Indoor cats can be infected with heartworm disease just as easily as outdoor cats. Therefore it’s recommended that all cats be on heartworm prevention.
Ticks are external parasites that attach to your pet by inserting their mouthparts into your pet’s skin. After attaching, the tick begins to feed on your pet’s blood. Ticks can consume enough of your pet’s blood to cause a deficiency called anemia.
More importantly, ticks are capable of transmitting many debilitating diseases such as Lyme Disease, Rocky Mountain Spotted Fever, and Ehrlichia. Many of the diseases ticks carry can also be transmitted to people.
How often you see ticks will depend on the region of the country in which you live, the time of year (tick activity varies in warm and cool weather), the habits of your pet, and how and when you use tick control products.
It is very difficult to prevent your pet’s exposure to ticks. Therefore, the best way to prevent ticks on your pet is with the regular use of tick prevention / control products.
4. Intestinal Parasites
Intestinal parasites are best prevented by keeping your pet on a regular Heartworm/Flea preventative that also contains anthelmintic. All pets should be regularly screened (annually or bi-annually) and dewormed (annually or bi-annually).
Roundworms are large worms that live in the intestines of puppies, kittens, dogs and cats, and can even be transmitted to humans (children are at the highest risk). They are transmitted through the environment (sniffing and licking fecal contaminated soil, grass, etc.); eating infected prey such as birds or rodents; through the placenta (to puppies); and through nursing (puppies and kittens). In pets, these parasites can cause coughing, dull/thin coat, vomiting, diarrhea, a pot-bellied appearance, and failure to gain weight.
Hookworms are very common microscopic worms that live in the intestines of puppies, kittens, dogs and cats, and can also be transmitted to humans. They are transmitted through the environment (eggs from fecal contaminated soil or grass can penetrate the skin, or pet ingests eggs during grooming its coat); eating infected prey such as rodents or insects; or through nursing. In pets, these parasites can cause anemia, diarrhea, dull/thin coat, skin problems, lethargy, and failure to gain weight.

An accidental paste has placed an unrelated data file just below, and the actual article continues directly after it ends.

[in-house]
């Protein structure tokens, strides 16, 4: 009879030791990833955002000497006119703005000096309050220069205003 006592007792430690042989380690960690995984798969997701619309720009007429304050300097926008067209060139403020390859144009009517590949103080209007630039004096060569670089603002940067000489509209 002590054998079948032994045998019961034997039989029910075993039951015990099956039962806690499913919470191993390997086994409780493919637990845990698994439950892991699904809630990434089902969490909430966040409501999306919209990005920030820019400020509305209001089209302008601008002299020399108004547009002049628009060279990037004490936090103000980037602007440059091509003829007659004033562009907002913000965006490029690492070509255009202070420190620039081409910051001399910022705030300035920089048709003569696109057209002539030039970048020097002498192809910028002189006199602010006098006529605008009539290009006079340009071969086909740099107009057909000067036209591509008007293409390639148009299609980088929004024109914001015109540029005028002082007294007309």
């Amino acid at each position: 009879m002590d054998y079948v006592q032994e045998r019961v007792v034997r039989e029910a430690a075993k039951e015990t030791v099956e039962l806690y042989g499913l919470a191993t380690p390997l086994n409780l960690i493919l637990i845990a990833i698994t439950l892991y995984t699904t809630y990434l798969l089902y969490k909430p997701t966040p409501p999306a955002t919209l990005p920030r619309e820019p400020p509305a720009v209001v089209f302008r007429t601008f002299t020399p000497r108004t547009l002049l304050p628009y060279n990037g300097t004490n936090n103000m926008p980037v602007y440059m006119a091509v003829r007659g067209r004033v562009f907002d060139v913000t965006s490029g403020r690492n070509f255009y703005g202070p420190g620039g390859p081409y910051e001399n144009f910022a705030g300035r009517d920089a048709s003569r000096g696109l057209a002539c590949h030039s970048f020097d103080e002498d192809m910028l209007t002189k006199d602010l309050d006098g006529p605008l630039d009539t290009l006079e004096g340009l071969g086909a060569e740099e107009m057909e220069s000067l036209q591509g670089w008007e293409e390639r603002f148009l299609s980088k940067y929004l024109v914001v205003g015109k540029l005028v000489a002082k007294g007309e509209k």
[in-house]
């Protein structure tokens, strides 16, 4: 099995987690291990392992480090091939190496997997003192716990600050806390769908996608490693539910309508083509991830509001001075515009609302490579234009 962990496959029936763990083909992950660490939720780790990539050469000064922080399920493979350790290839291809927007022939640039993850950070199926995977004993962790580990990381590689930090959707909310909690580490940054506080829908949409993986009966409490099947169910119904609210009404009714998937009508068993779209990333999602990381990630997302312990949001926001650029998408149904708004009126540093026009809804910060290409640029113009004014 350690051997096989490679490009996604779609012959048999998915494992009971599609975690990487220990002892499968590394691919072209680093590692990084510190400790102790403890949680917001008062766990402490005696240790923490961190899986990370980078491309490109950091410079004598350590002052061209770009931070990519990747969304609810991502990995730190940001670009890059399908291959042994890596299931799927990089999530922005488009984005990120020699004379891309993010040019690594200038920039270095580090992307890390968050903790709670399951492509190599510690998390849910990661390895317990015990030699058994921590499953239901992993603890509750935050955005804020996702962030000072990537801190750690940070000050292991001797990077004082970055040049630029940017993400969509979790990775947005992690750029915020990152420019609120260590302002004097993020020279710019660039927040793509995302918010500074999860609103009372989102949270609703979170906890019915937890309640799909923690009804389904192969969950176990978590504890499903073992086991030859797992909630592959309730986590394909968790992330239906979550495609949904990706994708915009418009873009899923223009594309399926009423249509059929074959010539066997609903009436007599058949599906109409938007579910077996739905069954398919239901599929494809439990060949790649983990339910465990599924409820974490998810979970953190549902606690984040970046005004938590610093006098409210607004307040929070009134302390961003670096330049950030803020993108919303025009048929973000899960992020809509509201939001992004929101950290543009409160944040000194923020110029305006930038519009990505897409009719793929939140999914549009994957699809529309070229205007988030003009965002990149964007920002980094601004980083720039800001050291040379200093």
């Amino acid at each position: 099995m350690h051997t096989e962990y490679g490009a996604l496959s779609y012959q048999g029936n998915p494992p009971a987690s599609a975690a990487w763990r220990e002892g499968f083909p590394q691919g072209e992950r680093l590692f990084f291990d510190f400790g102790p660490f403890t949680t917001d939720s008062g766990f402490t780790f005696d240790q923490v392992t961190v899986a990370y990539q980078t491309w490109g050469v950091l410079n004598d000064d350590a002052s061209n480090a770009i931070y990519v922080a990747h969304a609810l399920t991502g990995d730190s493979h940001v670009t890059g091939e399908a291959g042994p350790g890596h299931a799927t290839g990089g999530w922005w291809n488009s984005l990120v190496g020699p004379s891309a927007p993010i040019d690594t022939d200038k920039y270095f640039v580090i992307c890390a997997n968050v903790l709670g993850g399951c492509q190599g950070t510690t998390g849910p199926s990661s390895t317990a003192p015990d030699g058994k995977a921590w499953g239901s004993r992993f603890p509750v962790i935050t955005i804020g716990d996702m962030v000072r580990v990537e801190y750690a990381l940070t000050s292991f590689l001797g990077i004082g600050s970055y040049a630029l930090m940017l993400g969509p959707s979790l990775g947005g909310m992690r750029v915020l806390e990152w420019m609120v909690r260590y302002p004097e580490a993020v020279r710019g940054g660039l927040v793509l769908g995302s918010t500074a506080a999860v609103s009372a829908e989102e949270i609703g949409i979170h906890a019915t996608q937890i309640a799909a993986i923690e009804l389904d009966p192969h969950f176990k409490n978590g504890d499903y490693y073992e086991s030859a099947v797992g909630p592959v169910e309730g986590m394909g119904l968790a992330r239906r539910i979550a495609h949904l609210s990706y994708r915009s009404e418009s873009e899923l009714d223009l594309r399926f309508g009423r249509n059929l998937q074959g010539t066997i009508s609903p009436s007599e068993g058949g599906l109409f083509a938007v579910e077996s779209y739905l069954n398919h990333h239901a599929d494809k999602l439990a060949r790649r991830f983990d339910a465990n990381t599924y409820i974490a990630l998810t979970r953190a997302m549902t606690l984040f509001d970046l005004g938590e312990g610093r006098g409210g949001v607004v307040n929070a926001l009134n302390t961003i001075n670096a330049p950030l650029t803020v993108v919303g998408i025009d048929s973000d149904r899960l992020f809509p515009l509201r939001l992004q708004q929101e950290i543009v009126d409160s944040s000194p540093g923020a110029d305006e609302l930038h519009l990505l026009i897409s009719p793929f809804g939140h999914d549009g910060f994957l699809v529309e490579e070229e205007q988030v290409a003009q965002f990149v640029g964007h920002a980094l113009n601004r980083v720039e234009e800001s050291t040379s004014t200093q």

Whipworms are intestinal parasites that live in the large intestine. They are transmitted through ingesting infected matter such as soil or fecal material from the environment. Once present, the eggs can remain viable for years. Clinical signs include bloody diarrhea, dehydration, anemia, and weight loss.
Tapeworms are transmitted by ingesting an infected flea. Tapeworms are diagnosed by seeing short, white, rice-like segments around the anus, or by seeing the eggs of the tapeworm on a fecal examination. Tapeworms are best prevented by keeping your pet on flea prevention year-round.
The Best Parasite Prevention Products for Dogs and Cats
Prevention is key when it comes to parasites, both internal and external. Heartworm / flea / tick prevention products are an important investment for your pet’s health and comfort, and choosing the right one can be a difficult process.
CityVet has done the hard part for you! Our veterinarians evaluate all parasite prevention products, including monthly chewables, topical products, and semi-annual injections, and can provide recommendations for you at your appointment.
Learn more about our preventative care plans for dogs, cats, puppies and kittens, or contact your local CityVet veterinarian today for recommendations.